Class of 1978, 40th Anniversary Reunion – September 2018, Oxford
If Carlsberg did school reunions, then they would probably be the best in the world.
This was the underlying thought, surrounded by empty cans of lager for inspiration, that went into designing the 40th anniversary reunion of Whitgift’s Class of ‘78. Research showed that having waited four decades for a mass gathering, it wasn’t just a short, formal event where the Old Boys would gather briefly for an evening and disappear that was required. We were seeking a weekend of festivities that would justify the efforts of those living abroad coming back to England and those in the north travelling south; we wanted the time so that we could get to know old school colleagues once more, and we desired total informality.
Tracking down Old Boys is not easy. The school, despite the excellent cooperation of Donna Lewis, is hamstrung by the legislation on data protection, and if it sends out a generic notification of a reunion then inevitably the response is limited. Consequently the event organiser realised that two actions were needed:
- We had to uncover the whereabouts of as many Old Boys as possible, which could partly be done by good old fashioned networking but mostly it was achieved by the use of online social networks such as Facebook and LinkedIn as well as Companies House and 192.com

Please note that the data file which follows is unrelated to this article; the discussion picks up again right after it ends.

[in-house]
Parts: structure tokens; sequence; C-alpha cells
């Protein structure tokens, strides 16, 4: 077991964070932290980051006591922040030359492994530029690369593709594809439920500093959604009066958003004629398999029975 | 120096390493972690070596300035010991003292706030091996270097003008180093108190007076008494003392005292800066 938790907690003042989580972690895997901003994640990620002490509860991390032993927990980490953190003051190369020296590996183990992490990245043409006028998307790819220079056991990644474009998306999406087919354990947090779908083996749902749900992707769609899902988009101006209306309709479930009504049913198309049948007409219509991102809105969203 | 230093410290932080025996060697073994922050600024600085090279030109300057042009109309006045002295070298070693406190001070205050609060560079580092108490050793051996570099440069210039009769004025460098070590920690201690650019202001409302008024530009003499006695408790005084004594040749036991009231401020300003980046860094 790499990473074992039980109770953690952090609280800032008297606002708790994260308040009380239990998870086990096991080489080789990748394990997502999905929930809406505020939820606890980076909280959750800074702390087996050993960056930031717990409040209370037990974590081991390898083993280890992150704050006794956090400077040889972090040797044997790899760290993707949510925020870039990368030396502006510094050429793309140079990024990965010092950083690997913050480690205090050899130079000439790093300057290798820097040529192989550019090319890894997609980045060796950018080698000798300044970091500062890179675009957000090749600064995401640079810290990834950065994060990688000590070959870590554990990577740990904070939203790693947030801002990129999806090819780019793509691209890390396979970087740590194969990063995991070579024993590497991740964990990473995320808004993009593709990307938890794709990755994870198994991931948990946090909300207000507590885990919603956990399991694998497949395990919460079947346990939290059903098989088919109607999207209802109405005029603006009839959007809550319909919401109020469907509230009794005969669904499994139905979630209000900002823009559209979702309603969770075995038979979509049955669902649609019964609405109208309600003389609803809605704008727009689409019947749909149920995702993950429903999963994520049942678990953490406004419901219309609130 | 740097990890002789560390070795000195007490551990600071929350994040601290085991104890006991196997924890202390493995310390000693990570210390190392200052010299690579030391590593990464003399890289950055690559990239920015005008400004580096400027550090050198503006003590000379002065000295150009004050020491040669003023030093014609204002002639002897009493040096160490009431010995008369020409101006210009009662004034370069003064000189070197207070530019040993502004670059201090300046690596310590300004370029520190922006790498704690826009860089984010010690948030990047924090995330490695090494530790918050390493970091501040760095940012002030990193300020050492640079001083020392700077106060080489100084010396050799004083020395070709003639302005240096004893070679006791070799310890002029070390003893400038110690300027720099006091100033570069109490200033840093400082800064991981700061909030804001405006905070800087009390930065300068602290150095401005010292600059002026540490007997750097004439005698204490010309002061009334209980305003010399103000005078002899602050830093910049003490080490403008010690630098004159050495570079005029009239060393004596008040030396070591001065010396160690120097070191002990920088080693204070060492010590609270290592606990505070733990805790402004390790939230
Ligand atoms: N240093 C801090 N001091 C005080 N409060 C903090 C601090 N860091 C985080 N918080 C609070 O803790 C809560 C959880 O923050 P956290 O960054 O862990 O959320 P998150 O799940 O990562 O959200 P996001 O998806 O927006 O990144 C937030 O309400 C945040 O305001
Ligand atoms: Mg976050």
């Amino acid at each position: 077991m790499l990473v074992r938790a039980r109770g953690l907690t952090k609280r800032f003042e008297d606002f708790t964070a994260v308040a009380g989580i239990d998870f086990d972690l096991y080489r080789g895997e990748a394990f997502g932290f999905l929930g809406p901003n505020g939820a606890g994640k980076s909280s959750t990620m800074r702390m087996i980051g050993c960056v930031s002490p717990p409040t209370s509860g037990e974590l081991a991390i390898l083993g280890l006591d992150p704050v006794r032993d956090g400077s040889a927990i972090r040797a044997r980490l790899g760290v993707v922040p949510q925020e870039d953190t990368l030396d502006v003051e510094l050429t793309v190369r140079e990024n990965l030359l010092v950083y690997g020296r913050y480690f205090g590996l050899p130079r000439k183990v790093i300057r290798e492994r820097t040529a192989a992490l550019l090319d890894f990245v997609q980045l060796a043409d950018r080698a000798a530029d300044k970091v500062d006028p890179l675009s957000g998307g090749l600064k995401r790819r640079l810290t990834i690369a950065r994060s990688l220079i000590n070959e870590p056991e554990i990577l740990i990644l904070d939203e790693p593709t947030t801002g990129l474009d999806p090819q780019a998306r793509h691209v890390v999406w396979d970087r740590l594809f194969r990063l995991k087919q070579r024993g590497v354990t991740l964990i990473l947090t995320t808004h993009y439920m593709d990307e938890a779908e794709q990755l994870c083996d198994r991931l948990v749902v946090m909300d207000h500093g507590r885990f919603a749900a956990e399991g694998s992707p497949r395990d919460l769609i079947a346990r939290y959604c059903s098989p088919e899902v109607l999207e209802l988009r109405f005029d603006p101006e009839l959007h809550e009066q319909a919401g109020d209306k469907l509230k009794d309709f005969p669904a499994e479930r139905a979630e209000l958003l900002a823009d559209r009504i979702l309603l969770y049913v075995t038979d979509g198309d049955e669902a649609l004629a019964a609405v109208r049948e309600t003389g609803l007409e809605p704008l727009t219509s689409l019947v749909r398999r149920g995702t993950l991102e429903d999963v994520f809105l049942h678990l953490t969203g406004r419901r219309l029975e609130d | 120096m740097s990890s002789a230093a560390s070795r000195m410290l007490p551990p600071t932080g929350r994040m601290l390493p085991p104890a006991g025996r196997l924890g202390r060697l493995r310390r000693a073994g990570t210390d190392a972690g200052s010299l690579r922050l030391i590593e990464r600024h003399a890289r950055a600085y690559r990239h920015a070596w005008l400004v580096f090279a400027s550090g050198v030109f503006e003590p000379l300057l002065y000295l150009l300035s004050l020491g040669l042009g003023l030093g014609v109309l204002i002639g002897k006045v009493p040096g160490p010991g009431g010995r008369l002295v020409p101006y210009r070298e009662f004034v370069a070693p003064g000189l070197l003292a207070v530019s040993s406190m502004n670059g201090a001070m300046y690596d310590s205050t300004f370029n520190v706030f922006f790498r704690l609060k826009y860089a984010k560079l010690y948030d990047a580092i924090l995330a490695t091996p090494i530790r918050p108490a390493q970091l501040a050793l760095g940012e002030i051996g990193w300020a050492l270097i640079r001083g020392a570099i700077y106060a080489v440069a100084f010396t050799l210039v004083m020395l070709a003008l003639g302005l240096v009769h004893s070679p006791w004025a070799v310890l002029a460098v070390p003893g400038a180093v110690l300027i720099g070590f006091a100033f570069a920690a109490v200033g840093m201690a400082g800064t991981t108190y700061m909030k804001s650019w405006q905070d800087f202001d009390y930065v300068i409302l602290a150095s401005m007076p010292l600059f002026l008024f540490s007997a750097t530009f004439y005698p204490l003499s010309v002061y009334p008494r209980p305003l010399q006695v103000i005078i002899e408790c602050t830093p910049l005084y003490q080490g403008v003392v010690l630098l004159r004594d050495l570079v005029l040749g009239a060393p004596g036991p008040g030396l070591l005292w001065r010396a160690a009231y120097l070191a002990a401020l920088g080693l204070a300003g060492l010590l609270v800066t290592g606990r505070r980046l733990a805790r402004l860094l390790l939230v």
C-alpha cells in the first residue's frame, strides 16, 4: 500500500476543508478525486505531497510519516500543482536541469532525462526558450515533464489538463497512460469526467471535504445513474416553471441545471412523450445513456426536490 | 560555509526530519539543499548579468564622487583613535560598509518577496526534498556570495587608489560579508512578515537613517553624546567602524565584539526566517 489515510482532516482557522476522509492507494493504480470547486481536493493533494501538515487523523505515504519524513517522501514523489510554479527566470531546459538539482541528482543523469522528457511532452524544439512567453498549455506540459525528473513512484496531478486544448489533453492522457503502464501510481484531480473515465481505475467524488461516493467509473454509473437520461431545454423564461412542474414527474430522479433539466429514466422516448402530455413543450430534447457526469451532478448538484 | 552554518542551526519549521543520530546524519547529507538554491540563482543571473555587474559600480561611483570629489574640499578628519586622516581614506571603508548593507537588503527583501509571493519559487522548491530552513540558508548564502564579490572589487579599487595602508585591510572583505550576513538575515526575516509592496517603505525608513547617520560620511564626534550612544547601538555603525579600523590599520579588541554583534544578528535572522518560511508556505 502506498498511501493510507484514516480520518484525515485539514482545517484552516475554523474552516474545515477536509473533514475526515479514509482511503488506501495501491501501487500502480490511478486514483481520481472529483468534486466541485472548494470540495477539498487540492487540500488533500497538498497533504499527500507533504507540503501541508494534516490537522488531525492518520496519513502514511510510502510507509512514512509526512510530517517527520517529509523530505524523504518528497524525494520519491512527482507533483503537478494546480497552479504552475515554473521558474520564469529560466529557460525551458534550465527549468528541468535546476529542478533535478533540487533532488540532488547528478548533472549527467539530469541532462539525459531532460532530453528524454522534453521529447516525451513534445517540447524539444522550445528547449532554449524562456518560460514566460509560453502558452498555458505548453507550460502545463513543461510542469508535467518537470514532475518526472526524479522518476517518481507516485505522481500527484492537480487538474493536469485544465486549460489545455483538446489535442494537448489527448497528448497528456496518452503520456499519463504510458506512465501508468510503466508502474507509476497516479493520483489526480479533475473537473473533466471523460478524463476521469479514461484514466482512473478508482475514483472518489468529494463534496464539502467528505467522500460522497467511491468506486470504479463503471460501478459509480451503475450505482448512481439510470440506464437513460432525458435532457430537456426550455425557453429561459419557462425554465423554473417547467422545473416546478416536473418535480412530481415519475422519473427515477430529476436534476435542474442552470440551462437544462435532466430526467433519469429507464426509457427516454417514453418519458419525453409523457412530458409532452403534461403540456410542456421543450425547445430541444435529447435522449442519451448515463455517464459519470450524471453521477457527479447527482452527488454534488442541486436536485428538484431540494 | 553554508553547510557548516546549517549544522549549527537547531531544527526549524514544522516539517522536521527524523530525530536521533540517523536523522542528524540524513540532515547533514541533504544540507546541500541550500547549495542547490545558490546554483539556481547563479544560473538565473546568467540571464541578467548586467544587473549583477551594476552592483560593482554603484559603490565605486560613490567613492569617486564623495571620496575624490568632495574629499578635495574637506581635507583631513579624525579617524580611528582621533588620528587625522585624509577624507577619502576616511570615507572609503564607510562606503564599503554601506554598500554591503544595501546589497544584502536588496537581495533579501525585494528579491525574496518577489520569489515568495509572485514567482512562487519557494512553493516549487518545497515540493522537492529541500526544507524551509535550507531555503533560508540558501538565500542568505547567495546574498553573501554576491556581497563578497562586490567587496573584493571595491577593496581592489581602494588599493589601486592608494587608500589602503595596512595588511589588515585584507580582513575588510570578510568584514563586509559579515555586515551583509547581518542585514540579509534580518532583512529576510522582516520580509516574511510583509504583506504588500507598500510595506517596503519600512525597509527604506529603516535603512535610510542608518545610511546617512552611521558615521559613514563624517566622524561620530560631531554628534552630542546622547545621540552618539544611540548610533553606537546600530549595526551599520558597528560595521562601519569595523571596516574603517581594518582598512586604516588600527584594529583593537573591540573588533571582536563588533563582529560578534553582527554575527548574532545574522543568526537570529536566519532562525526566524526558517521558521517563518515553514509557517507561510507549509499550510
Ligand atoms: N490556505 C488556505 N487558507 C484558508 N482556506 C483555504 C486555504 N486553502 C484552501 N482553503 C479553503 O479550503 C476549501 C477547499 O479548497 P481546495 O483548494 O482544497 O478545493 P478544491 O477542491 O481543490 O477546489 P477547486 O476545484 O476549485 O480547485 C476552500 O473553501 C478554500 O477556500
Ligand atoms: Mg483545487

- Someone had to write personalised letters to persuade boys from a year not noted for its reunions that this would be worthwhile attending, a lengthy endeavour requiring recollection of each person’s friendship circles and their interests.
The event took almost a year of planning, by which time we had 50 students from the Class of ‘78 travelling from New Zealand, Dubai, Milan, Mainz, Milford-On-Sea, Hexham, Halifax and Harrogate attending from Saturday lunch to Sunday late afternoon.
Once the Old Boys had accepted their invitation, they were then asked to suggest Sixth Form, Sports and CCF Masters whom they would like to see again. Twenty were invited. David Raeburn (Headmaster, 1970-1991) was asked to come as Guest of Honour. At first David said he wasn’t sure if he could come given that the timing could clash with a trip to Greece with his students. “But David, you’re going to be 91. You should be sitting in front of the fire, wearing your slippers, proverbial pipe in mouth and sipping a hot cup of cocoa!” Not a chance! Anyway, it eventually transpired that the two events were separated by a week so David did come and he was the Guest of Honour.
It was agreed that Oxford would work well as the location. The consensus was that if we were away for a weekend we wanted to fall into our beds from the bar at the end of the Saturday evening, difficult in Croydon. Outside term time Oxford has its colleges with their student rooms to rent and is easy to access.
Masters and their wives who needed transport from their homes were chauffeured to Oxford by various OWs. We organised a free taxi service so that once in Oxford the elderly guests could move easily around the City.